Nosystem Images | E+ | Getty Images
Almost 9 in 10 young investors have actively traded stocks this year due to higher interest rates and inflation, according to a new Bankrate survey. And that behavior may cost them in the long run, experts said.
“If younger investors trade in and out of the market, that’s almost guaranteed to underperform,” said James Royal, a Bankrate analyst who conducted the research.
The Federal Reserve started raising interest rates aggressively in March 2022 to rein in persistently high inflation. Borrowing costs are now at their highest level in more than 22 years, though inflation has declined substantially since hitting a pandemic-era peak in June 2022.
More from Personal Finance:
The tax man wants a piece of your ‘found’ property
When student loan payments restart, many borrowers may have a different servicer
Even millionaires are feeling financially insecure, report finds
U.S. stocks posted their worst showing since 2008 against that economic backdrop in 2022. But higher interest rates also meant better rates on savings accounts, such as high-yield accounts offered by online banks.
The S&P 500 stock index has rebounded in 2023 and is up 14% year to date.
Eighty-seven percent of Generation Z investors have responded to higher interest rates and inflation by buying or selling stocks, or by withholding additional investment, according to Bankrate.
That share “substantially” exceeds the 52% average among American investors of all ages, Royal said.
The Gen Z group includes people ages 18 to 26 with stocks or a related account, such as a 401(k) plan.
“Gen Z — and, in part, millennials — have never seen a period of high interest rates, nor a period of high inflation,” said certified financial planner Ted Jenkin, founder and CEO of oXYGen Financial, based in Atlanta.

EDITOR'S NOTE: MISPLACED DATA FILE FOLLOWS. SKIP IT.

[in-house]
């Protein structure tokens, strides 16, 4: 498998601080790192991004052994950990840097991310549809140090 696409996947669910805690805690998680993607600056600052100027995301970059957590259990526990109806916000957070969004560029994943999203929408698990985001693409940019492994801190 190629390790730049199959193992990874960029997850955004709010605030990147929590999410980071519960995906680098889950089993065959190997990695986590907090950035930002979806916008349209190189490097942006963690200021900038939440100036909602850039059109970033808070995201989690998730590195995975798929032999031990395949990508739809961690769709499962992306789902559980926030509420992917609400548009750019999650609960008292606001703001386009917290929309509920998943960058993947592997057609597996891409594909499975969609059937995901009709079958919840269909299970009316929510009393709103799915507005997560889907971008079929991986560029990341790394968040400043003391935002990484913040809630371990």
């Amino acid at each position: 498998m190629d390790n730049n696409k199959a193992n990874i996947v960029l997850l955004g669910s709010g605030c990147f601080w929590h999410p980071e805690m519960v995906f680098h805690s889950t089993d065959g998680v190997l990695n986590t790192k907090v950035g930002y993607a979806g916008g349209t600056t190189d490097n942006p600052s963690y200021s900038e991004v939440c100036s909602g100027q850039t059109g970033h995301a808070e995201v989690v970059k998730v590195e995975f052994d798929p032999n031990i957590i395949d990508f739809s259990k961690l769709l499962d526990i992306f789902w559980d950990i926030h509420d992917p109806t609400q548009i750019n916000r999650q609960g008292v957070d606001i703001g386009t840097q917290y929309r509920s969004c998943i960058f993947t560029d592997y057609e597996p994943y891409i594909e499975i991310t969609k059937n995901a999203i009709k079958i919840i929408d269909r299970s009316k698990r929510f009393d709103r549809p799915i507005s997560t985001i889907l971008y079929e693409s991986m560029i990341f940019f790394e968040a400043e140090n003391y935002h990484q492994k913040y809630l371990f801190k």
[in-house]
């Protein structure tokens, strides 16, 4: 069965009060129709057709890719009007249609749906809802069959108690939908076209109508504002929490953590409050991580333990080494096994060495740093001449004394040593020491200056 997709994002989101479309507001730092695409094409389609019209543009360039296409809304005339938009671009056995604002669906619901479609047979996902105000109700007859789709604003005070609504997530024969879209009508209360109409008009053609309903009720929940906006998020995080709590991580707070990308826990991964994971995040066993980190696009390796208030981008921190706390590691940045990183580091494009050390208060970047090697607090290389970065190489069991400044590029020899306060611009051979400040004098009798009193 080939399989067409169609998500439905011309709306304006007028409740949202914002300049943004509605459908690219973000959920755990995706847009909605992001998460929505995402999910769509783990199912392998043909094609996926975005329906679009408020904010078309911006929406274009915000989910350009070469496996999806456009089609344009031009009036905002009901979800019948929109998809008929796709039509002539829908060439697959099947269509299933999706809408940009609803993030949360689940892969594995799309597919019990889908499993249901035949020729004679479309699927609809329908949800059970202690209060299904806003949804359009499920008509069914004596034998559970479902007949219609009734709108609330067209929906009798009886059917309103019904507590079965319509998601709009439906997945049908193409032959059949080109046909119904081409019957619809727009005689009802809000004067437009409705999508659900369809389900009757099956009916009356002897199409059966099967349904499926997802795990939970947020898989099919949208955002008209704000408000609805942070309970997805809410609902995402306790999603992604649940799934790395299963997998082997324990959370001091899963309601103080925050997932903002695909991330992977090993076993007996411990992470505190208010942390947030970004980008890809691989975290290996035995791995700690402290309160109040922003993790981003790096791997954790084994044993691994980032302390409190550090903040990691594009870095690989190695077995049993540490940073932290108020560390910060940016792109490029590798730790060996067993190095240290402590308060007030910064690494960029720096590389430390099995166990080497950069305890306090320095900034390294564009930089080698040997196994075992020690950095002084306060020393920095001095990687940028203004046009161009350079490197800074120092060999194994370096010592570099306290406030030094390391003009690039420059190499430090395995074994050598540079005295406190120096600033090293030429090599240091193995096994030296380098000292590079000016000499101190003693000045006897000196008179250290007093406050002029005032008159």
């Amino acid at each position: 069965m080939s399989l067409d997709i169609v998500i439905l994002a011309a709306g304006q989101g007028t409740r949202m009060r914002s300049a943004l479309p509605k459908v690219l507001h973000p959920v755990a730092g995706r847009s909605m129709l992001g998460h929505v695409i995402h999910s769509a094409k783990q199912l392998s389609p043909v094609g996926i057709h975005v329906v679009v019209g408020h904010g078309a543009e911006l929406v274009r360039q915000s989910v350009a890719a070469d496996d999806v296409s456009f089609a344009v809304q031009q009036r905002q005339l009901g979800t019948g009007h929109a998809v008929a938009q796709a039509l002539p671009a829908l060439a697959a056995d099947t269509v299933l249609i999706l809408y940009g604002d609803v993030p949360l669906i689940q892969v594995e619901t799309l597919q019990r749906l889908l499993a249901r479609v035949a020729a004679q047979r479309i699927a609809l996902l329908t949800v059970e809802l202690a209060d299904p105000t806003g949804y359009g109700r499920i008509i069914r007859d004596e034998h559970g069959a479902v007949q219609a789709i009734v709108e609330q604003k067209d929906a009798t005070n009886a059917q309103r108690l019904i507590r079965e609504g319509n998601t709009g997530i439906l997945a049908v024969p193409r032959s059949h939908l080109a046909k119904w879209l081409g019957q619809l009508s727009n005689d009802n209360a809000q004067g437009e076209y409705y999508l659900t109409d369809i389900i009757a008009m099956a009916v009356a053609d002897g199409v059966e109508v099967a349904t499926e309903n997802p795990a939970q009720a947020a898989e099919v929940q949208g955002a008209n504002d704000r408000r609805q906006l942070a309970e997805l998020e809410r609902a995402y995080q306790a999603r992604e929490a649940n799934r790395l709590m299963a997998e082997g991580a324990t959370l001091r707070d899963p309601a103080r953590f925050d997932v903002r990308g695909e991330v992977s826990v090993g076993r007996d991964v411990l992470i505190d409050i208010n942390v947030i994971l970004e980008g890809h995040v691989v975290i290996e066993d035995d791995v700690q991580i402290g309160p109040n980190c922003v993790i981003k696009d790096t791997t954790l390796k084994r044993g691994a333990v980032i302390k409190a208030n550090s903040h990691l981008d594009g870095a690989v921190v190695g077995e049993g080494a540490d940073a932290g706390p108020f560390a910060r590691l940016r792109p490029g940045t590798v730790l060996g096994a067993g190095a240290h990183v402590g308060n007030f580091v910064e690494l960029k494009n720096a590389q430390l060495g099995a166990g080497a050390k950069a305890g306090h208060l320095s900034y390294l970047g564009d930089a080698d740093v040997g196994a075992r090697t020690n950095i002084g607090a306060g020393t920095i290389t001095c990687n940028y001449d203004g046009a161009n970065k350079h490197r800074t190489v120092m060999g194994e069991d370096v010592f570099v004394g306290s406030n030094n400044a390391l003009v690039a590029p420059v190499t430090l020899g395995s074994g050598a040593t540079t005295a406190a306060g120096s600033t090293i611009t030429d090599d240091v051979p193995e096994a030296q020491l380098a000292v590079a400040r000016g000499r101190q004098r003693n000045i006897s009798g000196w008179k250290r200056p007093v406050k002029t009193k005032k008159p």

However, allowing emotions rather than logic to guide investment decisions generally leads investors to make “a bad financial decision,” said Jenkin, who is a member of CNBC’s Advisor Council.
Jumping in and out of the market generally leads investors to miss the market’s biggest days and can also lead to a bigger tax bill for investors, Royal said.
A Bank of America historical analysis of the S&P 500 shows that investors who missed the market’s 10 best days per decade would have a total return of 28% between 1930 and 2020. By comparison, investors who held steady would have a return of 17,715%.
“You simply don’t want to be timing the market,” Royal said.
Young investors were also the most likely to buy instead of sell stock, relative to other ages, Bankrate found. This may serve young investors well if they hold their investment for at least five years, Jenkin said.
Investors can use a rule of thumb known as the “rule of 120” to determine a rough age-appropriate stock allocation in your portfolio, he said. This entails subtracting your age from 120 — meaning most Gen Z investors will have a portfolio that’s about 90% or more in stocks, he said.
Investors would also likely be better served by buying mutual or exchange-traded funds that track a market index such as the S&P 500 — known as “passive” investing — rather than buying a fund that actively trades to try beating the market, Royal said.